Alibaba Group Calls for Logistics Revolution

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Alibaba Group Calls for Logistics Revolution



China’s e-commerce war is heating up as Alibaba Group, parent company of top business and consumer online trading platforms, announced plans to invest at least $1.5 billion to build a nationwide network of warehouses as part of an ambitious bid to revolutionize China’s fragmented logistics sector.
At an Alibaba Group sponsored industry conference held in Beijing Jan. 19, company officials said that e-commerce sales are growing so quickly in China that logistics companies are in danger of being overwhelmed and unable to deliver merchandise ordered online to Chinese homes and businesses in a timely way. E-commerce transaction volume in China’s C2C (consumer-to-consumer) and B2C (business-to-consumer) markets grew more than 80% last year to $72 billion, according to a Deutsche Bank report; Alibaba Group’s Taobao subsidiary, China’s largest online retail website, accounts for nearly 80% of all C2C and B2C transactions.
China suffers from a shortage of warehouse space and has no national or international delivery companies comparable to UPS or FedEx in the U.S. “It’s clear that logistics is a crucial link in the e-commerce eco-system and in order for Chinese entrepreneurs to reach their future growth goals, this sector needs to develop rapidly,” said Alibaba Group Chairman Jack Ma. “It’s also clear that everyone involved in this sector needs to work together to accomplish this. Hopefully within 10 years’ time, anyone placing an order online from anywhere in China will receive their goods within eight hours, allowing for the virtual urbanization of every village across China.”
To spur development of what Ma called a “modern, 21st century logistics network,” Alibaba Group, which also owns listed B2B e-commerce website Alibaba.com, will over the next three to five years invest a minimum of $1.5 billion of its own funds in warehouses, which officials called a “key industry bottleneck.” But that’s just for starters. Company officials said the Group hoped to attract additional funding from private equity firms, venture capitalists and banks totaling $4.5 billion—and that seed capital would in turn draw more than $15 billion to the logistics sector.
Areas initially targeted for warehouses are the Beijing/Tianjin area, the Yangtze River Delta and the Pearl River Delta. Alibaba Group plans to build in those areas warehouse space totaling about 3 million square meters, enough to contain 560 American football fields.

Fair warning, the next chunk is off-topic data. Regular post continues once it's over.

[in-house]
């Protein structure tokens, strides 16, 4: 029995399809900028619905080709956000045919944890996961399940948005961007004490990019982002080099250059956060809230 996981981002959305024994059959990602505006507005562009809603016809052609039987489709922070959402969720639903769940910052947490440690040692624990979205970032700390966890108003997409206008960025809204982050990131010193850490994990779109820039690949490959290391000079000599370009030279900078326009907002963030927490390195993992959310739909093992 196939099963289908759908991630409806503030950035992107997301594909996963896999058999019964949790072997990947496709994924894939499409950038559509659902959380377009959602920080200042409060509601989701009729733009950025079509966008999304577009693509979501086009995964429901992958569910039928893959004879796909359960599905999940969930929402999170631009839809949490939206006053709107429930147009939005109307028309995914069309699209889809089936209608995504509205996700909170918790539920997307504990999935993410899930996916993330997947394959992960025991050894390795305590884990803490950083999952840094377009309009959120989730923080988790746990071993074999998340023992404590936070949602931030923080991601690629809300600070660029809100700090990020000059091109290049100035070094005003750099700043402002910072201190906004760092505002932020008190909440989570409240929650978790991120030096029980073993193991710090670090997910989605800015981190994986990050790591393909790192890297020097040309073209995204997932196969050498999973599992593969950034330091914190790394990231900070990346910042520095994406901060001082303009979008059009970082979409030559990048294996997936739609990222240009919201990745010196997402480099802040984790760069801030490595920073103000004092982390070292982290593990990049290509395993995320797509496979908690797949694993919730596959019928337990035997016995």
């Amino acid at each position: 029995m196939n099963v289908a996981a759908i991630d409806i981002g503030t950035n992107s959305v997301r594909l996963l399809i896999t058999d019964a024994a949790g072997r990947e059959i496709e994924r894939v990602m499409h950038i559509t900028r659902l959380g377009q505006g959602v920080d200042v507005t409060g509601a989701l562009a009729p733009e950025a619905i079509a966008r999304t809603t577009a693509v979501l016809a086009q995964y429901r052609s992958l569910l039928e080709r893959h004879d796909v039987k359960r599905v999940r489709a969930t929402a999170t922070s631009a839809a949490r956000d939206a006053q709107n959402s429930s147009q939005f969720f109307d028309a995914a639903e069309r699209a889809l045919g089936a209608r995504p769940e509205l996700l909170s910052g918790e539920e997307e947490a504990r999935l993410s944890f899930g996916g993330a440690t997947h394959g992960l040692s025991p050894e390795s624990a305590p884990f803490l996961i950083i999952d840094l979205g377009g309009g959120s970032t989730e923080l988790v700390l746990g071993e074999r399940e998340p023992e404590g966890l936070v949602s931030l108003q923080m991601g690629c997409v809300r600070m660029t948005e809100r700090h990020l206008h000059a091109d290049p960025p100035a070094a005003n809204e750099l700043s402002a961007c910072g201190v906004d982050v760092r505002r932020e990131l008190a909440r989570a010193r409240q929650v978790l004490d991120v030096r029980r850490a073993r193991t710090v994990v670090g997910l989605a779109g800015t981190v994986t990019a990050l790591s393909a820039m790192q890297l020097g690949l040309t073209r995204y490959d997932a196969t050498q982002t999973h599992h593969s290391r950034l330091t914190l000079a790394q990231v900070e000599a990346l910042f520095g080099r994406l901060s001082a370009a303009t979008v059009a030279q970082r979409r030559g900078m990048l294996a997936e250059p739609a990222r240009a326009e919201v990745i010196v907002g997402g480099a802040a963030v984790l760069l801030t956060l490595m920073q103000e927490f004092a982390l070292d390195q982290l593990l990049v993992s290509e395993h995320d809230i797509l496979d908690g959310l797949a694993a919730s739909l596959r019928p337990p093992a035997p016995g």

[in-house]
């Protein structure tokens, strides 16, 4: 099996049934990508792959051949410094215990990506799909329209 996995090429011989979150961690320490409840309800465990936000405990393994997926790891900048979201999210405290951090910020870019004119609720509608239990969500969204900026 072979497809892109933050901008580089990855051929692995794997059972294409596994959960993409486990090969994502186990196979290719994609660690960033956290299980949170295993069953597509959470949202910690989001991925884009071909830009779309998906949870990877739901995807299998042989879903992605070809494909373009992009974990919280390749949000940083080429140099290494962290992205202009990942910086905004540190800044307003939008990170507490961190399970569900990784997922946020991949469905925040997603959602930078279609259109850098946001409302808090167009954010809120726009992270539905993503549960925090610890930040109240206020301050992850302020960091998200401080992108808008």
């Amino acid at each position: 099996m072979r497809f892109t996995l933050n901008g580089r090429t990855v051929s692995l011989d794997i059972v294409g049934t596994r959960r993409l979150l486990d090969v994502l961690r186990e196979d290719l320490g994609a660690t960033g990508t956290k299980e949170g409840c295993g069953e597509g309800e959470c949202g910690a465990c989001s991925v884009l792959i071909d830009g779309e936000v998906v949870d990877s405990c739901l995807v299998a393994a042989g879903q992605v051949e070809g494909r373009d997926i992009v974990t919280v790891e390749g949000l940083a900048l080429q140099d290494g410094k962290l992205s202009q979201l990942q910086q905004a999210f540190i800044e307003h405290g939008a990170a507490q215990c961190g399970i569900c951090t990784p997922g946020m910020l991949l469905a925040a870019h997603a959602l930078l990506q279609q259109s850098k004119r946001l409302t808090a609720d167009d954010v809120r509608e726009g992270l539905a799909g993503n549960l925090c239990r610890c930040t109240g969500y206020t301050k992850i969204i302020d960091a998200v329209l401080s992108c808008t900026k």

The company’s announcement was just the latest salvo in an increasingly spirited fight for a piece of China’s online shopping market. China has some 420 million Internet users; about one third of them use the Web to purchase clothes, books,electronicgear and other goods.
The burgeoning market has attracted a number of new B2C ventures in the last 12 months. As more Internet companies elbow their way online, the ability to manage massive inventories and ensure goods are delivered quickly and cheaply is becoming “one of the most important differentiators” between e-commerce companies, according to a Deutsche Bank report on China’s Internet. “Only those companies with a mastery of logistics as part of their core value proposition will succeed in China’s e-commerce race,” bank analysts wrote.
Last month, B2C company 360buy Jingdong Mall, which accounts for about 14% of China’s B2C market, said it had secured $500 million from six strategic partners, one of them U.S. retail giant Wal-Mart, which is known for its ability to squeeze efficiencies out of its supply chain. The funds will be used to build logistics centers, the company said. And in August, Hong Kong-based Internet and media company Tom Group announced it was launching a Chinese B2C site in partnership with China’s post office, which has 46,000 branch offices and 56,000 delivery vehicles.
What sets Alibaba Group apart is that the company says it will not build and operate a proprietary warehouse and distribution system. The company invited members of China’s logistics industry to attend the Jan. 19 conference in Beijing in order to foster partnerships in what Ma and other Alibaba officials called an “open logistics platform.”
As outlined by Group officials at the conference, the plan is for Taobao, which is an open marketplace of some 370 million small businesses and other users, to function as ahub for logistics information and provider of a central supply chain management system. The planned nationwide network of warehouses will be available for use by logistics-industry partners, Taobao sellers and even independent B2C websites, the company said.
“We hear a lot of rumors, people saying that Alibaba wants to fight against the express delivery services,” Ma told the audience of several hundred logistics company officials at the Beijing conference.Butthe companydoes not plan to own trucks or other delivery hardware. “I say we will not fight you, we will participate in the development of this industry,” Ma said.
“Creating a network of warehouse facilities is a key tactic in our strategy to resolve the bottleneck facing the logistics industry in China,” said Zhang Wei, Alibaba Group senior vice president and head of strategic investments. “We will work with everyone in an open, dynamic and win-win environment to achieve this important goal of ensuring Chinese merchants are able to get their products to customers as quickly and efficiently as possible,” she said.
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